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Anales de Psicología

versão On-line ISSN 1695-2294versão impressa ISSN 0212-9728

Anal. Psicol. vol.32 no.3 Murcia Out. 2016 



Gifted and talented children: Heterogeneity and individual differences

Niños superdotados y Talentos: Heterogeneidad y diferencias individuales



María Pereira Da Costa and Todd I. Lubart

Paris Descartes University (Francia).





Giftedness is a large topic, covering many domains of activity and diverse manifestations. In this paper, we examine two specific topics: (a) cognitive profiles of gifted children and, (b) musical talent development. The common point of these studies is the observation of the heterogeneity of individual profiles. The results of the first study performed on 99 children with an IQ equal to or higher than 130, shows a large heterogeneity in intellectual potential, which is masked if we look only on the overall IQ. A hierarchical clustering analysis identifies six classes of children with contrasting means profiles. The second study is an exploratory research, in which we try to describe the environment of music pupils and to evaluate the importance that parents and teachers give to the main success factors for musical training. Our results highlight several differentiated profiles relating to the contexts of training, centred on the representation that the child has of music.

Key word: Gifted, musical talent, individual profiles, heterogeneity.


Superdotación es un tema amplio, que cubre muchos ámbitos de actividad y diversas manifestaciones. En este artículo examinamos dos temas específicos: (a) lo perfiles cognitivos de los niños superdotados, (b) el desarrollo del talento musical. El punto común de estos estudios es la observación de la heterogeneidad de los perfiles individuales. Los resultados del primer estudio realizado sobre 99 niños con un CI igual o superior de 130, muestra una amplia heterogeneidad en el potencial intelectual, el cual está enmascarado si observamos sólo el CI global. Un análisis de cluster jerárquico identifica seis clases de niños con perfiles medios contrastados. El segundo estudio es una investigación exploratoria, en la que intentamos describir el entorno de los estudiantes de música y evaluar la importancia que los padres y profesores dan a los principales factores de éxito en el entrenamiento musical. Nuestros resultados resaltan diversos perfiles diferenciales relacionados con los contextos de entrenamiento, centrados en la representación que los niños tiene sobre la música.

Palabras clave: Superdotados, talento musical, perfiles individuales, heterogeneidad.



France has a long history concerning giftedness and its measurement. In the early 20th century, Binet was commissioned by the French authorities to understand why some children succeed at school whereas others fail. The main idea was to identify and help children with difficulties at school, unable to study in regular classes. Binet and Simon's work led to the Metric Scale of Intelligence, based on the concept of mental age, the precursor of IQ (Binet & Simon, 1905; 1908). When conducting his research, Binet noted that some children performed very well showing precocity and high abilities. At the time, Binet focused on academic abilities, because his main objective was to help children to succeed at school (Pereira Da Costa et al., 2013).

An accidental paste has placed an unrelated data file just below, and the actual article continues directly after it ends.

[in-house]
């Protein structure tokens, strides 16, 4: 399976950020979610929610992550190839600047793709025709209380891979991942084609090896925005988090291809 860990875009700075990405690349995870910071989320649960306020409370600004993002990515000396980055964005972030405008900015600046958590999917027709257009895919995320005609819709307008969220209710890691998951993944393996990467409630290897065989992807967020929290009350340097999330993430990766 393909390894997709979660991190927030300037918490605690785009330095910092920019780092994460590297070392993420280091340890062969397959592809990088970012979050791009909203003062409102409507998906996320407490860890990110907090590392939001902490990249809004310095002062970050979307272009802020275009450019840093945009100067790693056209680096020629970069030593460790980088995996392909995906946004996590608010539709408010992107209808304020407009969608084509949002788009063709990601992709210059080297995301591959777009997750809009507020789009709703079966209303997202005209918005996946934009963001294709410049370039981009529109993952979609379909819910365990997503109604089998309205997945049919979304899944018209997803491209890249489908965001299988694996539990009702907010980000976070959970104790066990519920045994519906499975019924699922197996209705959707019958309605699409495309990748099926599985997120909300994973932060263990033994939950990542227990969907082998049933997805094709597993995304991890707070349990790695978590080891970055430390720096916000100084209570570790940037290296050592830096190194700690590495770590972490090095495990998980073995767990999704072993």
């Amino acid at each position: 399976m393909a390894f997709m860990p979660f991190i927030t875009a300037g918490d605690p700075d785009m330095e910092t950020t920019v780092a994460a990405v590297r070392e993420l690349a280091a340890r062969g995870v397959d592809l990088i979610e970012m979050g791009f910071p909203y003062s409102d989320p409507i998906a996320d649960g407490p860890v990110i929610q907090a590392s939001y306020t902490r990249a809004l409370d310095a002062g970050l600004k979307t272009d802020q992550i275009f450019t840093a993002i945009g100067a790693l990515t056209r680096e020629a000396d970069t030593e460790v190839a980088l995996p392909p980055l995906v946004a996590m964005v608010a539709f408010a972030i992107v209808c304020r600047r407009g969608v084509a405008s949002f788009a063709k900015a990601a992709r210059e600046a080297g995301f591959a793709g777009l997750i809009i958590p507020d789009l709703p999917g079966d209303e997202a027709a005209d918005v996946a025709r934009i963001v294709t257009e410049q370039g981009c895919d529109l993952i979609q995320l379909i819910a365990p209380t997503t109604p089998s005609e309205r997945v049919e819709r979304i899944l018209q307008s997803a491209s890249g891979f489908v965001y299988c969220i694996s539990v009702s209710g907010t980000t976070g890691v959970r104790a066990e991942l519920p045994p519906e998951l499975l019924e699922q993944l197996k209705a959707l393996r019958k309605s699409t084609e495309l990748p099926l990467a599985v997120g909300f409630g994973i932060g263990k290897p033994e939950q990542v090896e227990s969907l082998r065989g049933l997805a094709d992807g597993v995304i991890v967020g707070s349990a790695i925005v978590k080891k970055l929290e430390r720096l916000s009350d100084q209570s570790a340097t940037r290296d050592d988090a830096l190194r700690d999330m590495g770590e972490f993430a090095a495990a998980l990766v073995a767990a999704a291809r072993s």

A few decades later, researchers such as Terman (1925) showed a great interest in children with high abilities. The identification of gifted children was a major issue, but other research issues became also very popular. In differential psychology, we are naturally interested in investigating individual differences related to giftedness and especially the heterogeneity of skills in gifted children. Looking only at an overall score such as IQ, and disregarding individual patterns, we do not correctly describe children with high analytical potential. The work, presented in the first part of this article, attempts to offer some insights into the ability profiles of gifted children and to help understand their specificities.

Research on high potential does not only concern analytical intelligence, although the psychometric approach to identification with the Wechsler Intelligence Scales for Children (Wechsler, 2005) is often privileged and the definition of giftedness often limited to a high IQ score (Pereira Da Costa, 2010; Heller, 2004). Theoretical models proposed in the literature reflect an evolution of the concept of high potential. For example, Gagne's (2000, 2004) model is based on a clear distinction between two concepts: "gift" which designates the spontaneous expression of superior skills in four different areas: intellectual, creative, socio-affective and sensorimotor and "talent" which means the development of skills, superior knowledge and high level of performance in at least one of the areas designated by the model (academic, artistic, social, etc.). Research has often investigated the factors that contribute to the development of talent in a certain area of endeavor. In Gardner's (1983) Multiple Intelligences Theory, there are several areas of intellectual activity-- logico-mathematic, visuo-spatial, verbal, kinesthetic, interpersonal and intrapersonal, and musical. The work that we present in the second part of this article illustrates research on a specific ability domain. The domain chosen is music and the research findings indicate again that gifted children are a heterogeneous group, even within this specific domain of endeavor (Lubart & Jouffray, 2006; Lubart et al., 2006; Pereira-Fradin, 2006).